Sequence data analysis
SARS-CoV-2 sequence data from the representative sample of specimens routinely submitted to CDC’s national genomic surveillance program from the five states were used to characterize viral strains circulating in those areas during the study period [21, 22]. We used the chi-square test to compare the infections among fully vaccinated persons due to a SARS-CoV-2 variant of concern to the proportions of variants of concern in the genomic surveillance data . A sensitivity analysis was performed that matched each SARS-CoV-2 case with sequence data to one randomly selected case from the same state and month with sequence data reported to the national genomic surveillance program. A second sensitivity analysis was performed that excluded viral sequence data from epidemiologically linked cases.
As of March 31, 2021, the age-adjusted rate of SARS-CoV-2 infections among vaccinated individuals was 68 cases per 100,000 persons in the five states. In contrast, among an estimated 22,429,778 people in the five states who were unvaccinated, a total of 676,087 cases occurred during January–March 2021. After restricting to the vaccine-eligible population (aged ≥ 16 years), the age-adjusted rate of SARS-CoV-2 infection among people who were not fully vaccinated individuals was 2252 cases per 100,000 persons in the five states. This corresponds to an IRR of 33, and a 97% lower rate of infection among vaccinated persons than among not fully vaccinated persons.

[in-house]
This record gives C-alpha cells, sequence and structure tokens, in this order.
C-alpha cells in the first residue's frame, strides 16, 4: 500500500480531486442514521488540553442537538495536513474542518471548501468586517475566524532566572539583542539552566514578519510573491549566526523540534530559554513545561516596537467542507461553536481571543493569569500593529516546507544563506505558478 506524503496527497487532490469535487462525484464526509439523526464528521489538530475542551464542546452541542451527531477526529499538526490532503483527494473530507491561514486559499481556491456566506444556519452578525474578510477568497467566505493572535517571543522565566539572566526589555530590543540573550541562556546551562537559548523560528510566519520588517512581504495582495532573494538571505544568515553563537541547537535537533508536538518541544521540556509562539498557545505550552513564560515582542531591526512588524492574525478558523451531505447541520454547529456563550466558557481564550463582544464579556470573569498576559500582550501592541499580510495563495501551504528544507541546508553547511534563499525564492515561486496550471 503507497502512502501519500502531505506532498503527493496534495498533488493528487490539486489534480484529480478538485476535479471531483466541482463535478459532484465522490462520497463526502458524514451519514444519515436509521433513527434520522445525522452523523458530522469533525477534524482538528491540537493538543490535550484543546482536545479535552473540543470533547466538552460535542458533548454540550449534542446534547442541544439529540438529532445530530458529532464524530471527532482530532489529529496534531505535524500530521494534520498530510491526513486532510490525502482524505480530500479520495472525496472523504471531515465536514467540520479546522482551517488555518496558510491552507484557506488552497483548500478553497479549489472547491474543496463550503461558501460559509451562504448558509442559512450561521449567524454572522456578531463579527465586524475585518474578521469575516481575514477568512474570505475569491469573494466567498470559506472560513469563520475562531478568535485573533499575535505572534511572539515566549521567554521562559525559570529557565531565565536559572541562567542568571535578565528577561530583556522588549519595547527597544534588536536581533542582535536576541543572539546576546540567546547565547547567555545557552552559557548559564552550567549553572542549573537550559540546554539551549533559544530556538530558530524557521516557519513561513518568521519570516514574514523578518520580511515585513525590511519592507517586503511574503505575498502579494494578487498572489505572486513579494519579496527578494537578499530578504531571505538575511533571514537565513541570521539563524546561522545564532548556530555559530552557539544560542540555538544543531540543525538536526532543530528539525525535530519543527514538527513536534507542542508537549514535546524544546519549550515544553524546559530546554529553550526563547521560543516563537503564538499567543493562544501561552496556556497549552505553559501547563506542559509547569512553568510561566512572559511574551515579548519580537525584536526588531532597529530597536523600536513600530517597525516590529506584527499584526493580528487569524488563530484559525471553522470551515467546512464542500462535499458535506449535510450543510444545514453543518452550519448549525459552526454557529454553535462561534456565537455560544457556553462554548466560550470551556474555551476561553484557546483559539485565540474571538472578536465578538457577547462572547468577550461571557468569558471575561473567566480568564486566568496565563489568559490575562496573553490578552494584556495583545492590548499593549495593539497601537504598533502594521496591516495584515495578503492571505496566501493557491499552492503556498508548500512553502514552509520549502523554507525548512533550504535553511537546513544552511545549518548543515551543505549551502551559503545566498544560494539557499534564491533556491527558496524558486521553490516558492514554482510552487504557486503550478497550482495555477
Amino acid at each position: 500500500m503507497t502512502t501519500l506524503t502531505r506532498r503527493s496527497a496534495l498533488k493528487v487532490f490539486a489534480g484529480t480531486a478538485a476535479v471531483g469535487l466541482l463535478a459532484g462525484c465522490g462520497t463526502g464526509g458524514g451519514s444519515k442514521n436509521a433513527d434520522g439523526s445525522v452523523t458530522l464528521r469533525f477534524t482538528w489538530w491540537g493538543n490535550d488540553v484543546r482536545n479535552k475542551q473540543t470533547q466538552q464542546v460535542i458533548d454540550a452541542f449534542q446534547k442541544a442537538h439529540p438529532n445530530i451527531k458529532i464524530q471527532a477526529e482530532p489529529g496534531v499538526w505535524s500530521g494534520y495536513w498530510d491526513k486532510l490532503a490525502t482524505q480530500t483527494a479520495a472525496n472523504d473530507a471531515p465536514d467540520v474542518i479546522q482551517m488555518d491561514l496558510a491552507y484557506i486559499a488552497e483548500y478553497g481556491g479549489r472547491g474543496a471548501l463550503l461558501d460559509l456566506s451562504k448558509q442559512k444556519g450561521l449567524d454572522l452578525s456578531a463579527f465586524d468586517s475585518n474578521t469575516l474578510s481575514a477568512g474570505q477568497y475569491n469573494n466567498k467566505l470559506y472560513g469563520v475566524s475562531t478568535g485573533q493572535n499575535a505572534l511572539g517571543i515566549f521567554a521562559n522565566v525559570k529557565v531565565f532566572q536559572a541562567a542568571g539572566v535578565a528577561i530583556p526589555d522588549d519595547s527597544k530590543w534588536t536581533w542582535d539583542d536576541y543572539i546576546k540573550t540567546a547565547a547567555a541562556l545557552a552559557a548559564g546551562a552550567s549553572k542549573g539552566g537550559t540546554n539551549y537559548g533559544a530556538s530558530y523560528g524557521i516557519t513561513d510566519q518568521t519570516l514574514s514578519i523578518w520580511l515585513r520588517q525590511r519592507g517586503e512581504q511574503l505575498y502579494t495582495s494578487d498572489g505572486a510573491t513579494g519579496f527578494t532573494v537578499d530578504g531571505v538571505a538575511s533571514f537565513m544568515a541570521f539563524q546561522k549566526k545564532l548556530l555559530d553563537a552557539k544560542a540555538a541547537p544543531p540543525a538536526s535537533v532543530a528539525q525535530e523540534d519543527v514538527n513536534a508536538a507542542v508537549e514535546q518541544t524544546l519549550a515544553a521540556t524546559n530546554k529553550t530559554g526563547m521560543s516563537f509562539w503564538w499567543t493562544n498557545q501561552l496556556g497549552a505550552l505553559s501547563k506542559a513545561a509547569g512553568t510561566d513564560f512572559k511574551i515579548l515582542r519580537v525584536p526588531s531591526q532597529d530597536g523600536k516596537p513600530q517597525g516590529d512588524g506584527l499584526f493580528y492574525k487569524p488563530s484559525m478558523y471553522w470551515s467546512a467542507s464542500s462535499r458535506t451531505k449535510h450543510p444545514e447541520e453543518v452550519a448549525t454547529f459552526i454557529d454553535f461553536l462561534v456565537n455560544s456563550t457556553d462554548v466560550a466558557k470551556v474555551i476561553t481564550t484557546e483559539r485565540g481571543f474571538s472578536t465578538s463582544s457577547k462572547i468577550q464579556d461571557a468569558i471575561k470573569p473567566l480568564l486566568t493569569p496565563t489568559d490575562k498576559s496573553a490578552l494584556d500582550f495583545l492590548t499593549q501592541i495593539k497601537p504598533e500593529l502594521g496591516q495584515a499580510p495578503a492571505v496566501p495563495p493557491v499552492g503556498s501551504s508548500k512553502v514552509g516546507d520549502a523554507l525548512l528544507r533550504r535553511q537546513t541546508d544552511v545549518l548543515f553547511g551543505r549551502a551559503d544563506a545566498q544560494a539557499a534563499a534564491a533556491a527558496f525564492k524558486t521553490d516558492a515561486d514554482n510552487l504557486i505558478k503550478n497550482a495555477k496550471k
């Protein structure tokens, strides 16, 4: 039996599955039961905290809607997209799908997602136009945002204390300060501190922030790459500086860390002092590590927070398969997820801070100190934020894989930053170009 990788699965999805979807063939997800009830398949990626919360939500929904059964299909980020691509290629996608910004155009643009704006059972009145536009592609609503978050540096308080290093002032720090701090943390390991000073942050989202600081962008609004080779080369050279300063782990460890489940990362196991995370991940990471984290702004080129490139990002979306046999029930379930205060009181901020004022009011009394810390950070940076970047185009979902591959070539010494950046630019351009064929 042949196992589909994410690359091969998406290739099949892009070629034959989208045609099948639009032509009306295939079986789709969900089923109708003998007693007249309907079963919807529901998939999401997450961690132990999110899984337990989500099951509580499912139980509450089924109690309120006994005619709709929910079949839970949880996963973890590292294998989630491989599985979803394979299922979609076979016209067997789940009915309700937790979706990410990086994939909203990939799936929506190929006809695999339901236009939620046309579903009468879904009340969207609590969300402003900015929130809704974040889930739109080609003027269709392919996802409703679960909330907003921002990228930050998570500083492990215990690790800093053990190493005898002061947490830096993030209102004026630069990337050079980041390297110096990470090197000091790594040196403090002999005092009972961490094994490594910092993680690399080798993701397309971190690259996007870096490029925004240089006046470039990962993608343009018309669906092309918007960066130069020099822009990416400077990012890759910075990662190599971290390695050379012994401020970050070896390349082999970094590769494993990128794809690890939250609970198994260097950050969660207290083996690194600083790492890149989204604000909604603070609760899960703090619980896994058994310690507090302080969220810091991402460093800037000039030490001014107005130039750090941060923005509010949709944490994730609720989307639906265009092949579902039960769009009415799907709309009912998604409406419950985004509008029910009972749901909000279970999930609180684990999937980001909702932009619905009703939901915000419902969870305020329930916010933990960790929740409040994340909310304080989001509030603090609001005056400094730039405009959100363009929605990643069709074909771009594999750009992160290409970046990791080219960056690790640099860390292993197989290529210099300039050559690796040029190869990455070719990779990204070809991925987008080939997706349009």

Among the 1582 SARS-CoV-2 infections in vaccinated persons reported by the end of March 2021, 1053 (67%) were among females and the median age was 57 years (interquartile range, 40–75 years) (Table 1). Most cases (65%) were among White, non-Hispanic persons; however, race and/or ethnicity data were missing for 297 (19%) of the reported cases. At least 227 (14%) infections were among residents of a long-term care facility. Receipt of Pfizer-BioNTech vaccine was reported for 1073 (68%) and Moderna vaccine in 502 (32%) cases. Of the 1582 SARS-CoV-2 infections among vaccinated persons, 531 (34%) were reported as asymptomatic, 181 (11%) patients were known to be hospitalized, and 42 (3%) died. Among the 227 infections among residents of long-term care facilities, 117 (52%) were reported to be asymptomatic. Among the 181 hospitalized patients, 65 (36%) were reported as asymptomatic and 79 (44%) were hospitalized for a reason unrelated to COVID-19. The median age of patients who died was 80 years (interquartile range, 73–87 years); five (12%) decedents were asymptomatic and nine (21%) died from a cause unrelated to COVID-19. Overall, 95 (6%) of the SARS-CoV-2 infections among vaccinated persons were part of 27 clusters of epidemiologically linked cases in long-term care facilities. A median of 2.5 cases (range 2–22 cases) were identified in each cluster.